This article first appeared on
and in the March issue of
If a picture is worth a thousand words, this ought to be a short
article. Take in, if you please, Figure 1. It's a head-to-head
comparison of the bullishness embedded in gold (red line) and
S&P 500 (black line) options. The chart traces the skew in the
volatility assumptions of puts and calls for each market over the
past 18 months.
See the pricing bias? It's been growing more bullish for stocks
but more bearish for the yellow metal. That's a seminal change
ininvestment outlook, at least for gold. Remember, options are
priced on the basis of
volatility (the contracts analyzed here have three months 'til
expiry). Premiums reflect the fee demanded by sellers for
undertaking performance risk. Naked call writers, for example -- a
lot best described as neutral to modestly bearish -- will insist on
higher premiums whenever near-termprospects turn bullish, making it
more likely that they might actually have to deliver assets.
The shift in market tectonics is reflected in recent
exchange-traded product offerings. When gold was still headed
toward its $1,921 peak, FactorShares 2X: Gold Bull/S&P 500 Bear
) was launched (and profiled in "
How To Spread Out In The ETF Market.
FSG tracks the spread, or difference in daily returns, between
gold and U.S.equities through leveraged positions in futures --
long for gold and short for the Standard & Poor's 500 index.
FSG targets a 200 percent return on the spread. FSG delivered a
handsome 13.4 percent return by the end of its first year. At one
point, in fact, FSG had more than doubled its starting value. Chalk
that up, in large part, to the low correlation (0.02) between the
S&P 500 and Comex spot gold.
Things have now turned sour for theETF , though. As it heads
toward its second anniversary, FSG is down 36.6 percent on the
year. And that metal-equity correlation? It's climbed to 0.28 (see
The shift in gold's fortunes hasn't gone unnoticed by
exchange-traded product sponsors. Sure, short gold funds and notes
have been around for a while, but issuers are now offering more
Recently an exchange-traded note was launched that pairs a
nominal long exposure to SPDR Gold Shares (
) with monthly call option sales. The Credit Suisse Gold Shares
Covered Call ETN (
) carries a 0.65 percent annual investor fee and represents senior,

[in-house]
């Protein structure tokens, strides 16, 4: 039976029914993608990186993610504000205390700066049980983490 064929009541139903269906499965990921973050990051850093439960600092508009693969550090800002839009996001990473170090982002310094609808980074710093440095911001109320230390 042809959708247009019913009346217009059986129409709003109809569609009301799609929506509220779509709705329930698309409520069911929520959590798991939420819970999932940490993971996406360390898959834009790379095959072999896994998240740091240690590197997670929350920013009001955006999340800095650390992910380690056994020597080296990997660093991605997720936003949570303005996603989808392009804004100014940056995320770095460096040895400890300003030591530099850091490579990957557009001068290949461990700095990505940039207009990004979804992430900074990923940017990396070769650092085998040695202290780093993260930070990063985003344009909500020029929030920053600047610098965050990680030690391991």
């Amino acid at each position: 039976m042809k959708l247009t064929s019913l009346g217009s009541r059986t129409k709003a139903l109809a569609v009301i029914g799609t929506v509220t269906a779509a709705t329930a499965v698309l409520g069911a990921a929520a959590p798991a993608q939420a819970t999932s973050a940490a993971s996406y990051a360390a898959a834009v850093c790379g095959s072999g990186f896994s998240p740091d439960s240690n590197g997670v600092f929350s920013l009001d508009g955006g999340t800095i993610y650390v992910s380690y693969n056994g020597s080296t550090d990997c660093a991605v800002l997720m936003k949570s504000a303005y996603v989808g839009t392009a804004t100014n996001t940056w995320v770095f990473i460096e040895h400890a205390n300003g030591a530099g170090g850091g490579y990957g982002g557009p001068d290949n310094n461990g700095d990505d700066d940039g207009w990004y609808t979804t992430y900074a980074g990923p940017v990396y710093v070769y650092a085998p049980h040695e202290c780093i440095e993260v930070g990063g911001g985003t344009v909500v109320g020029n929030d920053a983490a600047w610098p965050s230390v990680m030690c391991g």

unsecured debt issued by the A-rated Swiss bank's Nassau branch.
The ETN tracks the performance of the Credit Suisse NASDAQ Gold
FLOWS (Formula-Linked OverWriteStrategy ) 103 Index. The "103" in
the index moniker stands for "103 percent," the strike price --
three percent over GLD's market price -- of the overwritten
Unlike most ETNs, GLDI offers investors a monthly, albeit
variable, cash flow from the nominal options sales and, to boot, a
modest reduction -- that three percent again -- in the risk
associated with a long GLD position. The tradeoff? A give-up of any
GLD gains beyond the monthly overwrite.
The covered call position emulated by GLDI affords investors a
reward-to-risk profile equivalent to that of short GLD puts,
meaning there's a limited profit to be made if gold rises or
remains flat and a substantial loss potential if bullion
More important perhaps is the complementary position undertaken
by Credit Suisse. By issuing GLDI notes, the bank's functionally
long GLD puts -- a decidedly bearish position, though one with
limited risk in the event of an upward spike in gold. That's
Credit Suisse is, in fact, banking (yeah, I know; a pun) on a
weak metal market. No stranger to gold's vagaries, Credit Suisse
has likely read the slowdown in long speculative momentum signaled
by Comex trader commitments. Figure 3 illustrates a dichotomy
between indexed gold prices and the momentum in net speculative
length. Notice that even as gold's value spiked in the summer of
2011, the force driving speculative long positions was waning. Even
now, as gold's eased, bullion is 19 percent higher than two years